NHSI has issued a patient safety alert over the treatment of hyperkalaemia.
NHS Improvement has issued a patient safety alert over the management of hyperkalaemia, warning healthcare staff that it should be treated in both a safe and timely way.
Over a recent three-year period, the National Reporting and Learning System has received 35 reports of patients suffering cardiac arrest while hyperkalaemic. Which NHSI says may indicate some health care professionals may not appreciate that clinical assessment, treatment and ongoing monitoring of hyperkalaemia is time critical.
Typical extracts from incident reports read:
- “the patient had a raised potassium which required treatment and [a member of staff] apparently stated that the day team could deal with it.”
- “[Treatment for hyperkalaemia] was prescribed and administered at approx 16:30; however, no further review of the patient was undertaken and no repeat treatment or bloods were done until the patient arrested at 09:26.”
Severe hyperkalaemia is a potentially life-threatening emergency which can be corrected with treatment.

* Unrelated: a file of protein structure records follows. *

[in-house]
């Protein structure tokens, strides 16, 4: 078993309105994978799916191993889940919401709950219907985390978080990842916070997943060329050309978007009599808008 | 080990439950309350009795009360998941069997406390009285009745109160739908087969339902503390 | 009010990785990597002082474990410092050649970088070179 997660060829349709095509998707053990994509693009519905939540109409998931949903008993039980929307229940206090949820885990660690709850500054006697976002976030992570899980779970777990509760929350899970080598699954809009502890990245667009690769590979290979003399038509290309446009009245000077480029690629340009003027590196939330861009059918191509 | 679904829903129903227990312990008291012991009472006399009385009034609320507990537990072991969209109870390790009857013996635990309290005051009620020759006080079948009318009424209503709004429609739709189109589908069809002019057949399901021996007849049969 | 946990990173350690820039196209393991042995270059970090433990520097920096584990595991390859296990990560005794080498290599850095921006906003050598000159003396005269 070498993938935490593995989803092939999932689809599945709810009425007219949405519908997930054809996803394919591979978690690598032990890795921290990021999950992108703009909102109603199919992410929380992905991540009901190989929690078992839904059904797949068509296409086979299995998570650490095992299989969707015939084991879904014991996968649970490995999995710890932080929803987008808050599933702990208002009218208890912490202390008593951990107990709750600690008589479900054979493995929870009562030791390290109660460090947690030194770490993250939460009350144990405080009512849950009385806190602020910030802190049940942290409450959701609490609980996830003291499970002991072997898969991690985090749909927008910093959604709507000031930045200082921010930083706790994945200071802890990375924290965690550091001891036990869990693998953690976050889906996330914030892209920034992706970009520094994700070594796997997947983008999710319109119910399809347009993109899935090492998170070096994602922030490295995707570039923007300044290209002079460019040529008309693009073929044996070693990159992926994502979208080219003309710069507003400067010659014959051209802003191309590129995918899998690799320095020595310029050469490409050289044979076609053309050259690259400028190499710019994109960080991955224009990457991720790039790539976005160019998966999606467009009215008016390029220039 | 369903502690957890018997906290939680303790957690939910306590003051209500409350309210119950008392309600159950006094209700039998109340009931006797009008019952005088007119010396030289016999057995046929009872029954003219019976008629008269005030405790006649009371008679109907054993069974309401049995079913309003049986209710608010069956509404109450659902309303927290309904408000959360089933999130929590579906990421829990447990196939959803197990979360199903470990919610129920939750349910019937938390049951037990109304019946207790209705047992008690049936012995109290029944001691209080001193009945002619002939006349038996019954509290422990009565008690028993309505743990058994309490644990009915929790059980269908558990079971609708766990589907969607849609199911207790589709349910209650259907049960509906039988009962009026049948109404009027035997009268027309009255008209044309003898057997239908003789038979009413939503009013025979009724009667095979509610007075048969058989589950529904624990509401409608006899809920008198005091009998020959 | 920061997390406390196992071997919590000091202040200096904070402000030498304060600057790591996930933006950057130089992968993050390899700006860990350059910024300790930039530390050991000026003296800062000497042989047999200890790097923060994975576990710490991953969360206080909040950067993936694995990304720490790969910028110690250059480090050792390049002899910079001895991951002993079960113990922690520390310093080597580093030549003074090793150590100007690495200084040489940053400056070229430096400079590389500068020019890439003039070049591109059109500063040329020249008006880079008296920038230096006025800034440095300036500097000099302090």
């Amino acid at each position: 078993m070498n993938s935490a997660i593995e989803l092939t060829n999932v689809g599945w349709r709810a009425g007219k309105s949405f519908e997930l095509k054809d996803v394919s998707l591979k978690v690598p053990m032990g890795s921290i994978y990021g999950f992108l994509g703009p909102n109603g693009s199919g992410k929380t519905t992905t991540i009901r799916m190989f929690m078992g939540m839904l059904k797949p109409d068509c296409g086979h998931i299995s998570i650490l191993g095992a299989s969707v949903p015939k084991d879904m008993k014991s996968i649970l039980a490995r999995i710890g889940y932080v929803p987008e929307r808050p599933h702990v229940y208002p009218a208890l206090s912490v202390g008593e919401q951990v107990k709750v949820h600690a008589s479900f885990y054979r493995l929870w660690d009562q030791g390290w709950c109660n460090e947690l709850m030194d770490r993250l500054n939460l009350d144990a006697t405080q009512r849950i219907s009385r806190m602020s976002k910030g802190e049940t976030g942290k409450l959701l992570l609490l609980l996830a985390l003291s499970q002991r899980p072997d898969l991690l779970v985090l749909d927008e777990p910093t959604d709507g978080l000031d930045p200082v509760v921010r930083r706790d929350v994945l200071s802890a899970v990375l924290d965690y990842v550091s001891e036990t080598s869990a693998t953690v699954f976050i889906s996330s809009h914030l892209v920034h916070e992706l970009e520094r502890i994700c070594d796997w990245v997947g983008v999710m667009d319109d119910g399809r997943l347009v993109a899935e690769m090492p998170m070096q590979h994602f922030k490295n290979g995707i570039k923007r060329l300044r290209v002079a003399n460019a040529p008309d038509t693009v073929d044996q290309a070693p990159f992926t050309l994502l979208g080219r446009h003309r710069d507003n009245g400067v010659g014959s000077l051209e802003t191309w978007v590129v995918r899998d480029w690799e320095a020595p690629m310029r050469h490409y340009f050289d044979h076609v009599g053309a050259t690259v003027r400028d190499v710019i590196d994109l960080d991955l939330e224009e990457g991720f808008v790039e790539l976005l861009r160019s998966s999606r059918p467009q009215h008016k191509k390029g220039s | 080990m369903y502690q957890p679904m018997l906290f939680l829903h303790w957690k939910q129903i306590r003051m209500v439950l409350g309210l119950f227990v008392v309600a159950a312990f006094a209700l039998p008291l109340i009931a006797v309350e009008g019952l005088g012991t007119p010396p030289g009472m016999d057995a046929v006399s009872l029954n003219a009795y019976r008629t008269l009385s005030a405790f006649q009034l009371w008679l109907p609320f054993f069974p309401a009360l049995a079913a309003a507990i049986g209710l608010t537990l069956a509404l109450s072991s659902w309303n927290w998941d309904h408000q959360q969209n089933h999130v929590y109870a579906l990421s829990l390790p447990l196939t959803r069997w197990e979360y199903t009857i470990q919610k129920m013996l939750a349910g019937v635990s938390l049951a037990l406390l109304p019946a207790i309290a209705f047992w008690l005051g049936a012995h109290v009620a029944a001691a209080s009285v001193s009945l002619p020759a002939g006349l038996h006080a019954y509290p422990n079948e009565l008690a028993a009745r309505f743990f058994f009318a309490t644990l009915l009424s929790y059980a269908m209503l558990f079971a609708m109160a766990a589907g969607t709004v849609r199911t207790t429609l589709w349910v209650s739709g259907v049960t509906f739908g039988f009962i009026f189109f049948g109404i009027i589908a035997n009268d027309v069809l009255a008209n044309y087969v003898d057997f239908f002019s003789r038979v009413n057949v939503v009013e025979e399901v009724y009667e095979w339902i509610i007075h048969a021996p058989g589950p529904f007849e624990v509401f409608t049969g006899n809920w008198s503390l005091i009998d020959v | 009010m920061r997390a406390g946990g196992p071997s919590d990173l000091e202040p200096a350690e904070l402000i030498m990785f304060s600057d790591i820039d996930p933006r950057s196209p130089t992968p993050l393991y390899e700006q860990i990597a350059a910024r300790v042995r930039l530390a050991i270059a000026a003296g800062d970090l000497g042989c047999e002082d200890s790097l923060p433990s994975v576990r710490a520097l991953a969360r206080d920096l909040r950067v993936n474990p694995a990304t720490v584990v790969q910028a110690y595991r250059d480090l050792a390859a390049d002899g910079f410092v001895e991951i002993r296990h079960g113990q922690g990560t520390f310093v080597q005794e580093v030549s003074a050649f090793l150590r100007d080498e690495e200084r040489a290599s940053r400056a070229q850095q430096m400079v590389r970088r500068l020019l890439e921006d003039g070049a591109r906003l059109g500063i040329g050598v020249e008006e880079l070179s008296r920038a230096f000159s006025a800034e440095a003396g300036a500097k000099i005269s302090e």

According to the UK Renal Council's guidelines on the treatment of hyperkalaemia, there is no universal definition of hyperlalaemia, but a serum K+ ≥ 5.5 mmol/L is widely used.
Potassium is essential for the body’s normal function, including maintenance of normal heart rhythm. The way the body responds to hyperkalaemia – a higher than normal level of potassium in the blood – is unpredictable; arrhythmias and cardiac arrest can occur without warning. Hyperkalaemia can affect patients in hospital as well as those being cared for at home.
Healthcare staff should contact their trust pharmacist or medicines management team for specific information and protocols for the treatment of hyperkalaemia.
NHSI has created a resource dedicated for organisations to support safe and timely management of hyperkalaemia.